Tuesday, September 25, 2012

I Want a Bath

I had to get two more moles removed a few weeks ago. My usual dermatologist had to take a leave of absence due to family issues (very sad) so I was seeing a new dermatologist. And, of course, I forgot my comparison photos at home.

For those of you lucky enough to not have these problems, I am a fair-haired blond with a family history of skin cancer, and I am covered in freckles and moles. Not freakishly so or anything, but there are plenty of the little bastids. So many and so odd that I have a set of photographs about three inches thick that I have to bring with me to appointments, so the docs can see if any of the moles have changed significantly since the last time the photos were taken. If the moles have changed, that's a sign they may be cancerous.

I've had a bunch of moles taken off, starting when I was age four. Most have been "dysplastic." That's medical-speak for weird. (Sometimes they also call it "pre-cancerous.") For a while I was convinced all my skin cells were just weird.

Since I forgot the photos, and the images in the computer file at the dermatologists weren't that great, and I couldn't tell the doc whether the moles had changed at all (one is on my back where I can't even see it), she decided better safe than sorry. (Which, given my family history, I can't really blame her for.) So she removed one mole off my right calf and one off my right lower back. (As it turned out, both moles were perfectly normal.) And I am supposed to keep them covered with petroleum jelly and bandages until the wounds are healed. No soaking the wounds, which means no baths.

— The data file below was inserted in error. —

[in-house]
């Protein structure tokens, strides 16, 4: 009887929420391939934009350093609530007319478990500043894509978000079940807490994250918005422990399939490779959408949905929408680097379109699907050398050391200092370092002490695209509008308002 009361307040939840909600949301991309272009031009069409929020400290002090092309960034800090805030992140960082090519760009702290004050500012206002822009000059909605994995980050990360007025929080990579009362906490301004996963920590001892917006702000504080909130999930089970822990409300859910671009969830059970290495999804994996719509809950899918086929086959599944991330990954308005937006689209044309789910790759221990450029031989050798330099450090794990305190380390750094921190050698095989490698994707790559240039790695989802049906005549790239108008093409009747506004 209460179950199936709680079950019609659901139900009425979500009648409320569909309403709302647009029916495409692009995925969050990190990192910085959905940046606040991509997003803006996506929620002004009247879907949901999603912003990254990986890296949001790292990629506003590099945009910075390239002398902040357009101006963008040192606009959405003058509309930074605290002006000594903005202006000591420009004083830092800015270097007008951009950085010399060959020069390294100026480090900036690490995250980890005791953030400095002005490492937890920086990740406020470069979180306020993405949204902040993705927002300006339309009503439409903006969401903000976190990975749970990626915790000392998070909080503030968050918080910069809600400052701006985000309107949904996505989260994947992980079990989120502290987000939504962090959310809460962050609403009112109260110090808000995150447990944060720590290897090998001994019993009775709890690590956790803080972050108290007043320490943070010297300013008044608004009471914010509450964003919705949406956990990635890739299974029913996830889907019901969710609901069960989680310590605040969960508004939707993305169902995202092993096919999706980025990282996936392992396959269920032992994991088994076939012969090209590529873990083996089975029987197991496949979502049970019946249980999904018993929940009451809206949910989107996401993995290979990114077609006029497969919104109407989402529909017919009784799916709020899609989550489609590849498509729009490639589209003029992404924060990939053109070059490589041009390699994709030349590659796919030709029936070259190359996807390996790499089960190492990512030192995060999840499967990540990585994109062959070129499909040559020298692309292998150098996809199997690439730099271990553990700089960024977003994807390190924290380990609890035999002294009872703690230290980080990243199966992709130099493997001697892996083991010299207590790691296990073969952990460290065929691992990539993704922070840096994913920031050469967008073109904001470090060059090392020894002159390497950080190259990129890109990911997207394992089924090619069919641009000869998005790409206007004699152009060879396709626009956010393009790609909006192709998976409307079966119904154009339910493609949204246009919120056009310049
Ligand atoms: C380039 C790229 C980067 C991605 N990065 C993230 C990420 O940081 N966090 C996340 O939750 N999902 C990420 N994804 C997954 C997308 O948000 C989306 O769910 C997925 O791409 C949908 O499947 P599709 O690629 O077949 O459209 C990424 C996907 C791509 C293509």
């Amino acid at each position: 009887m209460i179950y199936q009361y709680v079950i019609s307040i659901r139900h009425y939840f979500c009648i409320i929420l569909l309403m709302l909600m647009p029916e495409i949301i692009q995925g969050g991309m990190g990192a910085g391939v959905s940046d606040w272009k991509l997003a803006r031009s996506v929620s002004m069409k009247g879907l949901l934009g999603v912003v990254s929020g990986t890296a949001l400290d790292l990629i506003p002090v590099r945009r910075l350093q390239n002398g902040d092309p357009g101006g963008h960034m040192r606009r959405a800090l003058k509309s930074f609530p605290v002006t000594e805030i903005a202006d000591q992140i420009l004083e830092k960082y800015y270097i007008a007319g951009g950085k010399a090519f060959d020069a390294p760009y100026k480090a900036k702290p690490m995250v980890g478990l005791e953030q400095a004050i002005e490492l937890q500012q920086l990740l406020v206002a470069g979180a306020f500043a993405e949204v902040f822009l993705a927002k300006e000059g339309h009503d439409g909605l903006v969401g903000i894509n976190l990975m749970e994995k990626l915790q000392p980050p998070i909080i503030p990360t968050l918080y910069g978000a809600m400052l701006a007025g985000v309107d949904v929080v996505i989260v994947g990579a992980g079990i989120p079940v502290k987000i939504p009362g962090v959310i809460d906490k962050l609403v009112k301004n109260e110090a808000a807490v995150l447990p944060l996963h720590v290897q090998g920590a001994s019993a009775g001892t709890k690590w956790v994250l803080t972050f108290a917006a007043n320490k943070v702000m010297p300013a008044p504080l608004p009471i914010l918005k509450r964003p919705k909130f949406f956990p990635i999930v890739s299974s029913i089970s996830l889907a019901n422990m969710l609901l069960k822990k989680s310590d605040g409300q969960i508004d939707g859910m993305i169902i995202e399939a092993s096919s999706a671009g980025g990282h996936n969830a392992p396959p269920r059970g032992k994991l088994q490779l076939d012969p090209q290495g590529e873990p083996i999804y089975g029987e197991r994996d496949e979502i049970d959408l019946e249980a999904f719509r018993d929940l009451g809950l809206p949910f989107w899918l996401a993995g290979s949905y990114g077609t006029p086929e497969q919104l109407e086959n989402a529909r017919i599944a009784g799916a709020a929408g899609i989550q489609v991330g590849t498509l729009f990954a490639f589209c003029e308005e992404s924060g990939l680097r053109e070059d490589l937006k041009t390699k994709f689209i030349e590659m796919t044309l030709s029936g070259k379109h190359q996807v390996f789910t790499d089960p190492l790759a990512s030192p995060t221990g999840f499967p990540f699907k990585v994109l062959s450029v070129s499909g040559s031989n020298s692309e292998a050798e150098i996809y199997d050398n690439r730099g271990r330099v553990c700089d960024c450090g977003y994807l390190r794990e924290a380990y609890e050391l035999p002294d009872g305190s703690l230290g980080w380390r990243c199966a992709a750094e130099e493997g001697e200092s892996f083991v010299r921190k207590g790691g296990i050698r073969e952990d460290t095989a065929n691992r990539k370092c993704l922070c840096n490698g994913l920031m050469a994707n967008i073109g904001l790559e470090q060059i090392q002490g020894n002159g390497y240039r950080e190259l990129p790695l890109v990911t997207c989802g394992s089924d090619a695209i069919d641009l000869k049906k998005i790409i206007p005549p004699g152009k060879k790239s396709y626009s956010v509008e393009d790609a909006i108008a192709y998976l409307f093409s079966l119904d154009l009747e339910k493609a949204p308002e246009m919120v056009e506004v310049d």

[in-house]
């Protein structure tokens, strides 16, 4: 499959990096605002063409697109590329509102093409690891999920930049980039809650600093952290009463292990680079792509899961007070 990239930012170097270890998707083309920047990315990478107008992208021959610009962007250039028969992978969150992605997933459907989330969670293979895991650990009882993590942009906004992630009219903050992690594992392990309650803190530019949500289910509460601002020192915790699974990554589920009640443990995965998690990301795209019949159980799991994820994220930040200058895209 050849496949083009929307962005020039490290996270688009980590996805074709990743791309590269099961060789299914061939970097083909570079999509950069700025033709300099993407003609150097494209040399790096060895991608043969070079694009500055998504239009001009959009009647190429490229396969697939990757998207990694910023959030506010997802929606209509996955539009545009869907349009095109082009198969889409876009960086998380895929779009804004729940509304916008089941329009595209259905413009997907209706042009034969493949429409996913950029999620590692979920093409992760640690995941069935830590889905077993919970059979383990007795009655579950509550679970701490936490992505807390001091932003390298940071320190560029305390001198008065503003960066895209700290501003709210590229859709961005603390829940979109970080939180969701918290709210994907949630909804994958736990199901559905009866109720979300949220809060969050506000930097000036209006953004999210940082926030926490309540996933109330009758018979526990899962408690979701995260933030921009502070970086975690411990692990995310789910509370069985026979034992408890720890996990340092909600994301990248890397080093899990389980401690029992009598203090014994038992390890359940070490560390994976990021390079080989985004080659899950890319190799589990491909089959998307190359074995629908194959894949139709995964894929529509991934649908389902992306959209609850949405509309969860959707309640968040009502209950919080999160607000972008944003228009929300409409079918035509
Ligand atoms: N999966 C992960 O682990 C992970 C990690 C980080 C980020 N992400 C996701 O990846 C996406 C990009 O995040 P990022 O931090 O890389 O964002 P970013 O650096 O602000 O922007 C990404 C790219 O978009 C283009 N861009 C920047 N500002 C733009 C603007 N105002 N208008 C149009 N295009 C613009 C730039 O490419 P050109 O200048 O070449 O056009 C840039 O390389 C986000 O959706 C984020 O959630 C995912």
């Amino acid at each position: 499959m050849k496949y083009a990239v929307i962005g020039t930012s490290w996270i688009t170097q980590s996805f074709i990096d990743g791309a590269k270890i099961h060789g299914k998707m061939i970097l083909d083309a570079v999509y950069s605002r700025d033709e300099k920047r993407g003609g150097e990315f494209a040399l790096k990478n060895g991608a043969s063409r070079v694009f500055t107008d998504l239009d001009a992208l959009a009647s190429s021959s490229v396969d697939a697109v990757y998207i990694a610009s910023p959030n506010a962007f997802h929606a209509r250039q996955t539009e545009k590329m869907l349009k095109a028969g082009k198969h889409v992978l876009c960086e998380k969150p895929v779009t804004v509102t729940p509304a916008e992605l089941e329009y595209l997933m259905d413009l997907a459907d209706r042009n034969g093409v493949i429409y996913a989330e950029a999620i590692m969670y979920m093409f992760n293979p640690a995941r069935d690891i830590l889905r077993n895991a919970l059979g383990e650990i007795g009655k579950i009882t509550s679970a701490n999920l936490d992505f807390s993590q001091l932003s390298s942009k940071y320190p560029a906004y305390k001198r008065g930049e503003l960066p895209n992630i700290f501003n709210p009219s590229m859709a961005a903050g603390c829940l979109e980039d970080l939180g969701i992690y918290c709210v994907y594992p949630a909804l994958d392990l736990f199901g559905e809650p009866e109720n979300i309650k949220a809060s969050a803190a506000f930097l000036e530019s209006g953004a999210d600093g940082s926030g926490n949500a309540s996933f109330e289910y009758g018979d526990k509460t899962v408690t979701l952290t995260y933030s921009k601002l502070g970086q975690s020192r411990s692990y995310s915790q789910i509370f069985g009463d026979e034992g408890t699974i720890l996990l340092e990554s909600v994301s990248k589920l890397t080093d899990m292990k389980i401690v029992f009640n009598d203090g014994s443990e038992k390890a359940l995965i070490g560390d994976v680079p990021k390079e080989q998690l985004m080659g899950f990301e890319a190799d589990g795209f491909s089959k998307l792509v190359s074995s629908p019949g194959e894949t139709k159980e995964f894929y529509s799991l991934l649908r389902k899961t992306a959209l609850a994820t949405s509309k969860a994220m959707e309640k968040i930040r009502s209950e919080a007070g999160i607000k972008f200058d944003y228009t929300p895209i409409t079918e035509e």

I am losing my freaking mind.

Baths are how I relax. The bathtub is where I read. It's my warm happy fortress of solitude.

I haven't had a proper bath for over a month. I had a crappy bath last month when I had bad stomach cramps, and figured out I could lay on my left side and balance my right leg on the tub rim and only fill the tub half-way and it at least worked on the cramps without getting my wounds wet. But that's not particularly relaxing, nor a good way to read a book.